At the time, Katharine Hepburn was playing Antony & Cleopatra at the Shakespeare Theatre in Stratford, CT (created by Lawrence Langner). On a very remote possibility, Philip and the author, Abby Mann, drove to Stratford on a matinee day to see Kate. After the matinee, they went to her cottage. She opened the door and Philip said politely “Kate, you have a lovely suntan!” Kate said with her typical Locust Valley lockjaw accent—“That’s not a suntan, those are spots!” Looking back, Philip always wondered if he should have replied, “well, they do look wonderful on you!”
Kate agreed to look at the t.v. production, which she did at The Theatre Guild building on 53rd Street. She liked the teleplay enormously and decided to work diligently to make it into a film.
She sent the play to Spencer Tracy and she succeeded! Tracy sent it to Hollywood producer, Stanley Kramer, who produced it in 1961 with the most incredible cast for such a serious—and therefore risky—film. Kramer persuaded all 9 film stars to take modest salaries. The film was released in 1961.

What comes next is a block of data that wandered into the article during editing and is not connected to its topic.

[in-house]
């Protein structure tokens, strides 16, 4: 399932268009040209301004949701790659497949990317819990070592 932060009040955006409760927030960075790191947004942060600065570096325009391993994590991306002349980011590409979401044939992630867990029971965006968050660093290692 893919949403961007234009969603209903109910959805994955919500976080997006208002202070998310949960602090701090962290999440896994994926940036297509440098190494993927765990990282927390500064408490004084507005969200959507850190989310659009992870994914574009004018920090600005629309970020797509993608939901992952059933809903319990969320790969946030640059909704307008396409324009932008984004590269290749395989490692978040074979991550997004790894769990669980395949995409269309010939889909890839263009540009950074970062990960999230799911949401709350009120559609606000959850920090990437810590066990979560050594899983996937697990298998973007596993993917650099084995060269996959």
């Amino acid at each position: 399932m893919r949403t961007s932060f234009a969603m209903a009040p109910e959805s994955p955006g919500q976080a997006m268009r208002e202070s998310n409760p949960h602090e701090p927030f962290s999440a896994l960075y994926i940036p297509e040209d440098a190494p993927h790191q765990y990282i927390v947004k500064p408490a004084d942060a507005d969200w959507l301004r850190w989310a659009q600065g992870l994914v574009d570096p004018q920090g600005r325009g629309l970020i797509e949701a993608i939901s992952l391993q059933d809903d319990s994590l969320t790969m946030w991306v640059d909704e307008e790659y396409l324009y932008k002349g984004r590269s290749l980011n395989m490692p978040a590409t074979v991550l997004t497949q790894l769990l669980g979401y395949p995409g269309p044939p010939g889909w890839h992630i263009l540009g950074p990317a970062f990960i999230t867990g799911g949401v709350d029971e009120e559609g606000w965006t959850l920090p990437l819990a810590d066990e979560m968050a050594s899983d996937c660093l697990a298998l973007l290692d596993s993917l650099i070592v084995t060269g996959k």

Kramer was the Producer, Philip Langner the Associate Producer, and Abby Mann was the Screenwriter. The incredible cast included:
- Spencer Tracy
- Richard Widmark
- Burt Lancaster
- Marlene Dietrich
- Max Schell
- Montgomery Clift
- Judy Garland
- William Shatner
- Warner Klemperer
Thus, one of the Great War films of all time was created.
And who got it done? Katharine Hepburn.
AND WHO WAS NEVER TOLD ABOUT HER TRIUMPH? The World.
Judgment at Nuremburg was nominated for 11 Academy awards, winning 2 for Best Actor (Schell) and Best Adapted Screenplay (Mann). The film was recently entered into the Library of Congress National Film Registry.
Philip and Marilyn
PS—The discussion in this film on the subject of war is so important, and of course, it is wildly pertinent in today’s world with North Korea, Iran, Syria, and Yemen all hoping(?) for some war excitement.
And also: we bought a DVD of Judgement at Nuremberg at Amazon, which is currently for on sale for $12.00. To order your copy, click here.